image copyrightGetty Images

Social-media users are sharing Google Street View images featuring friends and relatives who have since died.

It was sparked by a post on the Twitter account Fesshole, which asks followers to submit anonymous confessions – many of which are explicit.

The original poster said they had searched the map platform for images taken before their father had died.

Launched in the US in 2007, Google Street View has since rolled out worldwide.

The BBC's Neil Henderson shared an image of his late father at his front door.

"I have literally hundreds of pics of my dad but the Google Street View is quite affecting, like he's still around," he wrote.

Another tweeter showed an image of a couple holding hands in the street – his parents, he said, who had died several years ago.

I can go back to 2009 and see my parents walking down the road holding hands. I lost them both 8 & 6 years ago. pic.twitter.com/0YmYROw81k

— Seán (@seanyboyo) June 16, 2021
The BBC is not responsible for the content of external sites.View original tweet on Twitter

One captured a lady just outside her doorway. "My mum creeping outside for a cigarette," wrote Bernard Baker.

Same here, my mum creeping out for a cigarette. Just over a year ago. pic.twitter.com/M2GoSrCcDd

— Bern (@bernard_baker) June 16, 2021
The BBC is not responsible for the content of external sites.View original tweet on Twitter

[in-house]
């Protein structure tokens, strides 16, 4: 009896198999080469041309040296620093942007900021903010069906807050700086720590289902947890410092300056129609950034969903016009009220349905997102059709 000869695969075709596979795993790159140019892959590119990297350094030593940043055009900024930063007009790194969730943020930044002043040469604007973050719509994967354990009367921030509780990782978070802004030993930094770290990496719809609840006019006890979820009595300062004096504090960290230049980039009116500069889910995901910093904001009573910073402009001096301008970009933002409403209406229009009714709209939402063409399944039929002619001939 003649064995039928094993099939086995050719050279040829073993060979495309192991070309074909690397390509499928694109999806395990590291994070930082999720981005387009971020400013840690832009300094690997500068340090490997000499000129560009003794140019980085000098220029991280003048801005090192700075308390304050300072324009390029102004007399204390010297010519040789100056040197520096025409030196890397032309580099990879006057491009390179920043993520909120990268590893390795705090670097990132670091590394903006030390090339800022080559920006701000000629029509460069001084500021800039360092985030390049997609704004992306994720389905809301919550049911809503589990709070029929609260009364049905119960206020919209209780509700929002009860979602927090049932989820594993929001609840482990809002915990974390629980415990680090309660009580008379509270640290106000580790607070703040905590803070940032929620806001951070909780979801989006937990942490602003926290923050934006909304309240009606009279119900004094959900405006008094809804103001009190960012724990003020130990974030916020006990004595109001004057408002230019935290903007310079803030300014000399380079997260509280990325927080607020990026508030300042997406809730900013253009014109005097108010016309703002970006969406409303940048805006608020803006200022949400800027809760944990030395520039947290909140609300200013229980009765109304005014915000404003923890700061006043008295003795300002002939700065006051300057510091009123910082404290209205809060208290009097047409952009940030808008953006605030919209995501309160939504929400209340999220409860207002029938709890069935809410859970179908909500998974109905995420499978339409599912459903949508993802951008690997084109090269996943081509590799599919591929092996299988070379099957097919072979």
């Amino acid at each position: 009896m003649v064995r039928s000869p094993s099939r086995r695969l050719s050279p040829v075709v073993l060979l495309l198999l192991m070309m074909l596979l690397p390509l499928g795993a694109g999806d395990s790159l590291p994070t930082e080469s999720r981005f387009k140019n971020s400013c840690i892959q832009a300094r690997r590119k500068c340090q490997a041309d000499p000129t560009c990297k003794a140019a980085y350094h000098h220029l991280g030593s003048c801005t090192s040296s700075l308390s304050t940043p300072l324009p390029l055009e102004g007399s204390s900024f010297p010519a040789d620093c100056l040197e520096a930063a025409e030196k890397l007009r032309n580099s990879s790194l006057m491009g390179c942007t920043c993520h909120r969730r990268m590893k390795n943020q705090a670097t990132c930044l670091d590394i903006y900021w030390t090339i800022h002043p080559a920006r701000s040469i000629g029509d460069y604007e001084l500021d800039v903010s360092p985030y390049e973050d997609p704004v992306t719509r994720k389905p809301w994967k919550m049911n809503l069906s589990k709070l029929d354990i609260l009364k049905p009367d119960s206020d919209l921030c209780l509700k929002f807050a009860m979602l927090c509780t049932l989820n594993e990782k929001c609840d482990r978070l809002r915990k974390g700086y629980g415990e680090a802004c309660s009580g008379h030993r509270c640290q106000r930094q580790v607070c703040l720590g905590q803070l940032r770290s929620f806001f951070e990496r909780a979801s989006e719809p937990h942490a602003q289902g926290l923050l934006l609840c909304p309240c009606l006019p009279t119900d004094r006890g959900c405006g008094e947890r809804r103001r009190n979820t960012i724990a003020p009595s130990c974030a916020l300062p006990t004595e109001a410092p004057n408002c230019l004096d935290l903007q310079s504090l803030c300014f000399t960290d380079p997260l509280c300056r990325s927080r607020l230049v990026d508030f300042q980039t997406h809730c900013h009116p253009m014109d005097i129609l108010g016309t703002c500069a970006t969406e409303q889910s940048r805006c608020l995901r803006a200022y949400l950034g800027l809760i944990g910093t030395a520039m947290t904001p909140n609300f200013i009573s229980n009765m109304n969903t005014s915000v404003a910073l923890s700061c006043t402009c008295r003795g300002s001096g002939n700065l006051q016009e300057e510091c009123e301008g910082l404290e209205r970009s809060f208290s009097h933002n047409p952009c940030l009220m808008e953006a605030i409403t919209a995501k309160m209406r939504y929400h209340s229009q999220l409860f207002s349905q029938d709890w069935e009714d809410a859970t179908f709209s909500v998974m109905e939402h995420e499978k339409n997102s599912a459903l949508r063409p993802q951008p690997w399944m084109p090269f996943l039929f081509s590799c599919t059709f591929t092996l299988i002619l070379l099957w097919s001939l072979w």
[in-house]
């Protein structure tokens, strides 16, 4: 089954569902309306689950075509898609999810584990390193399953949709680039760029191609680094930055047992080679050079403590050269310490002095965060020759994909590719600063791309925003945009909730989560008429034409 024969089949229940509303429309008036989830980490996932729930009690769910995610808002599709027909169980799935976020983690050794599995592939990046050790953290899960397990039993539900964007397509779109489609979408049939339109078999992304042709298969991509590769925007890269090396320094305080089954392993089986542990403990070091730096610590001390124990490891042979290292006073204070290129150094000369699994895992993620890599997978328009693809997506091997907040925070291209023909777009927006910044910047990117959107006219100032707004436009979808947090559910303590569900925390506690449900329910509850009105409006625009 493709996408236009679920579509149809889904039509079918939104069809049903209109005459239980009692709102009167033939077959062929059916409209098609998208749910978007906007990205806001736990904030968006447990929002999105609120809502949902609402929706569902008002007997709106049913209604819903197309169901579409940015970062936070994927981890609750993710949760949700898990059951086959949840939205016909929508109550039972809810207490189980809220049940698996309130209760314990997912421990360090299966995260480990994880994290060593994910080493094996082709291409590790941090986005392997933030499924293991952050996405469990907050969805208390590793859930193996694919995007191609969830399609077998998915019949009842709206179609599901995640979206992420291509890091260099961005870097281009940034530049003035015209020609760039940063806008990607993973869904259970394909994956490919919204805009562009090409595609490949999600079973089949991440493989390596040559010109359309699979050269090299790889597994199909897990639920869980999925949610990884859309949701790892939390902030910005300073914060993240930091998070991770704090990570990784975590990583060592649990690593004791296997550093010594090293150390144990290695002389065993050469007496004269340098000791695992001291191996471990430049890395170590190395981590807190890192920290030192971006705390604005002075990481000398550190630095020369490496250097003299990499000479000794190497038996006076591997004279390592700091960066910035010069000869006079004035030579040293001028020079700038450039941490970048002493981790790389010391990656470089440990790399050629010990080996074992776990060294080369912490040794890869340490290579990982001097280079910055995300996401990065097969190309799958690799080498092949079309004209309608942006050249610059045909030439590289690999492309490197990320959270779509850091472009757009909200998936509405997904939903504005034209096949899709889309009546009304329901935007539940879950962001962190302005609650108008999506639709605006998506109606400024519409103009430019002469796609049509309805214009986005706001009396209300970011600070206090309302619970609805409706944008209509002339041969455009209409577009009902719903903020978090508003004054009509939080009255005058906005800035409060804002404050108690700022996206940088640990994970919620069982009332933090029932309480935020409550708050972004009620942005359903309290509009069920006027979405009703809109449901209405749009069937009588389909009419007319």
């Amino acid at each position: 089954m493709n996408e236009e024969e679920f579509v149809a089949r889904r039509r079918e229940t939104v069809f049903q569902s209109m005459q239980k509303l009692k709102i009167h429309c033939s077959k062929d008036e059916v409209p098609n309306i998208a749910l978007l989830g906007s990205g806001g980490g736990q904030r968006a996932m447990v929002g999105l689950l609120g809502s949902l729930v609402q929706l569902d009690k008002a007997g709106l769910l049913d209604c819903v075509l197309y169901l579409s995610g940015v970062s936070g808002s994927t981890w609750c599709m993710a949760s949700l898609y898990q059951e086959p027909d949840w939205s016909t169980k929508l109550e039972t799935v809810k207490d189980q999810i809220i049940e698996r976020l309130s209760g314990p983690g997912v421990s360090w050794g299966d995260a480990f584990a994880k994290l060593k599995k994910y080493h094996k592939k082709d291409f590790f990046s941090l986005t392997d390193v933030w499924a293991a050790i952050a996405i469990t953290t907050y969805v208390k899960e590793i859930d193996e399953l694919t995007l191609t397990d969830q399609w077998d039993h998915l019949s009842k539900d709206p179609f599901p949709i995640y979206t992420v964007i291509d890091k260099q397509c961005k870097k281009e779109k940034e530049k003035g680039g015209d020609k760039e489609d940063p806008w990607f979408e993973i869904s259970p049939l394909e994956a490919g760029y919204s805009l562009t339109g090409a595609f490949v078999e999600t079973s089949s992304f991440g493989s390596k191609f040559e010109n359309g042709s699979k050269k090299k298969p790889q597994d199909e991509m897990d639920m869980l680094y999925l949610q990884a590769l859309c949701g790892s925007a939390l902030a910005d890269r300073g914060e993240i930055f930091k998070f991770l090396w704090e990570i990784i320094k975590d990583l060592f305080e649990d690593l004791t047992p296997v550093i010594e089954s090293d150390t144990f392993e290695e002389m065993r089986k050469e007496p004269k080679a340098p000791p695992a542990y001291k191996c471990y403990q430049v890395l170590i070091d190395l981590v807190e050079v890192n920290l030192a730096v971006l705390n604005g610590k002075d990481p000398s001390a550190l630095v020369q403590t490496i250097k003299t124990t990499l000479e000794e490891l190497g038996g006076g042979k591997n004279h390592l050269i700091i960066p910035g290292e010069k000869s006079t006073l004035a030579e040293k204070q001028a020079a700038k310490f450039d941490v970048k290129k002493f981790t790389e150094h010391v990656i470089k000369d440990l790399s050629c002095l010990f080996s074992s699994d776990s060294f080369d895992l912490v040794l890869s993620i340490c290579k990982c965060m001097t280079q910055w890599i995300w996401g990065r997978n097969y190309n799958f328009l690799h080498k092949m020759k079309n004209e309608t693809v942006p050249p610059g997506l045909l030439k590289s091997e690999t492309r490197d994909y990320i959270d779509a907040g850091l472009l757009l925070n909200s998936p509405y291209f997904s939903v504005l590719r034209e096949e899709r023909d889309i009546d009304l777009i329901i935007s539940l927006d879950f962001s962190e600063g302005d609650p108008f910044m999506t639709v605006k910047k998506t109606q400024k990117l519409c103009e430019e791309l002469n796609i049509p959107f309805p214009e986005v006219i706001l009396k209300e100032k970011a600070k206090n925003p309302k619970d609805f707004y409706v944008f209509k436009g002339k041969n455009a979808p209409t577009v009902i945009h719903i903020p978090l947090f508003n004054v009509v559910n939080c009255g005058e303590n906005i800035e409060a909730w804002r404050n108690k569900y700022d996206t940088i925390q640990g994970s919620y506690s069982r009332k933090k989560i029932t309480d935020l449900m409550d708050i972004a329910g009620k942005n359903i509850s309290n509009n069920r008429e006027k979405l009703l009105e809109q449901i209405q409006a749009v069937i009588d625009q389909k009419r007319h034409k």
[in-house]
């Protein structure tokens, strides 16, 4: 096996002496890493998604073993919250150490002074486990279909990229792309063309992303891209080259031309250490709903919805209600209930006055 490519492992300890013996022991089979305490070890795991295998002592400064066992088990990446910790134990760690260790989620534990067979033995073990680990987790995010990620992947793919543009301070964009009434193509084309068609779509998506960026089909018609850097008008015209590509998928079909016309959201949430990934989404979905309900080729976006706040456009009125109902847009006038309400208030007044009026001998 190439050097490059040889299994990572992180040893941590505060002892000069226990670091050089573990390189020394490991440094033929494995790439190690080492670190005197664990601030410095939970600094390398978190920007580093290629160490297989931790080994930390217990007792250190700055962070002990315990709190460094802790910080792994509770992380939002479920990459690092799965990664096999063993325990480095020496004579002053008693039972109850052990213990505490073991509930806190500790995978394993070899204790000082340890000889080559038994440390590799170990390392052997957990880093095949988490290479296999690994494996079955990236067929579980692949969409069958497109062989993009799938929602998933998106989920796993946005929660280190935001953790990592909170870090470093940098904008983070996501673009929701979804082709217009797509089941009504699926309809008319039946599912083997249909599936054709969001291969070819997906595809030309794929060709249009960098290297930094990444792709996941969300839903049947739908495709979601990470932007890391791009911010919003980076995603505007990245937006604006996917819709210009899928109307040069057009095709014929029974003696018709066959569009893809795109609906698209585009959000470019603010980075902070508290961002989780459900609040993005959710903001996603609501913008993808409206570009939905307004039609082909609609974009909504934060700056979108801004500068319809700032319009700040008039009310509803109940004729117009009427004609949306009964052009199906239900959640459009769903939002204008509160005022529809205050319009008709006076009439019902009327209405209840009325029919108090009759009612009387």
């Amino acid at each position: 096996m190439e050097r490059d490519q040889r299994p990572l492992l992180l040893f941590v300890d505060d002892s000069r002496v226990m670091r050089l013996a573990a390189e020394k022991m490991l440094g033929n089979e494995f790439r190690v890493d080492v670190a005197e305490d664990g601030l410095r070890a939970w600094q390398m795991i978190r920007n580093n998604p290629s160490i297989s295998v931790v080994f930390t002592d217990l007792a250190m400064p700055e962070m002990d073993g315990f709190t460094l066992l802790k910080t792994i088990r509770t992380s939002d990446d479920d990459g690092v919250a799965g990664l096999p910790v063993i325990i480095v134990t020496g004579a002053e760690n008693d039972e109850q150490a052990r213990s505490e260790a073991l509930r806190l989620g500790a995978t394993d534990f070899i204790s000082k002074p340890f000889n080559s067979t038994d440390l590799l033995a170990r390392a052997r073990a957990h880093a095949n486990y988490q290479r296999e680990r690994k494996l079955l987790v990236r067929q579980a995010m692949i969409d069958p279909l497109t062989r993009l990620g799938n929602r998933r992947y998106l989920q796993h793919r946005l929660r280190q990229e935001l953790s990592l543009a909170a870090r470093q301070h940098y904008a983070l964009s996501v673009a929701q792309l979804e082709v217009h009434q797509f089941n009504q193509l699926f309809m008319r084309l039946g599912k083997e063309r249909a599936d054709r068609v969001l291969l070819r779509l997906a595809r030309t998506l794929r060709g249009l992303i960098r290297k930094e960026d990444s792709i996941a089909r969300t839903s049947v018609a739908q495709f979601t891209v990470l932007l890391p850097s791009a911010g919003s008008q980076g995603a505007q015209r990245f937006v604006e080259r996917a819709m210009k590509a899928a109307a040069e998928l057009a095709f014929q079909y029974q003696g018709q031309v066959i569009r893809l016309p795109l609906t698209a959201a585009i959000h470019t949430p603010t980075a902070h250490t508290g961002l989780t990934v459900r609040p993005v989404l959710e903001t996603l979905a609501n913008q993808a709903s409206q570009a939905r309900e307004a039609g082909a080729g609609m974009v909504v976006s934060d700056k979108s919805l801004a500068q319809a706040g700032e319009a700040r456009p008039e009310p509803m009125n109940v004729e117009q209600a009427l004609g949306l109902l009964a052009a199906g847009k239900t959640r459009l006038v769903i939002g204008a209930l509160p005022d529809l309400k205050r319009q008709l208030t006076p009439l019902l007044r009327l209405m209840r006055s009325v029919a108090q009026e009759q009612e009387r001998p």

My lovely lovely Dad who died in 2013 still on google maps ❤️ pic.twitter.com/qduLLyhqli

— Dawn (@dawn1968) June 17, 2021
The BBC is not responsible for the content of external sites.View original tweet on Twitter

Others said just seeing local images taken when their loved ones were still alive made them feel a connection.

And some expressed regret images poignant to them had been replaced with more recent photos.

There is, however, a way to look back at previous incarnations – by tapping the clock icon on the top left-hand side of Google Maps (the feature does not appear on Google Earth) if it is there.

image copyrightGoogle image captionNeil Henderson's late father, photographed at his front door

Searching through Google Street View for strange objects or bizarre moments captured in freezeframe has become something of a niche internet pastime.

On TikTok alone there are more than 660 million videos tagged with the website and many popular accounts showing videos of weird things found on the site.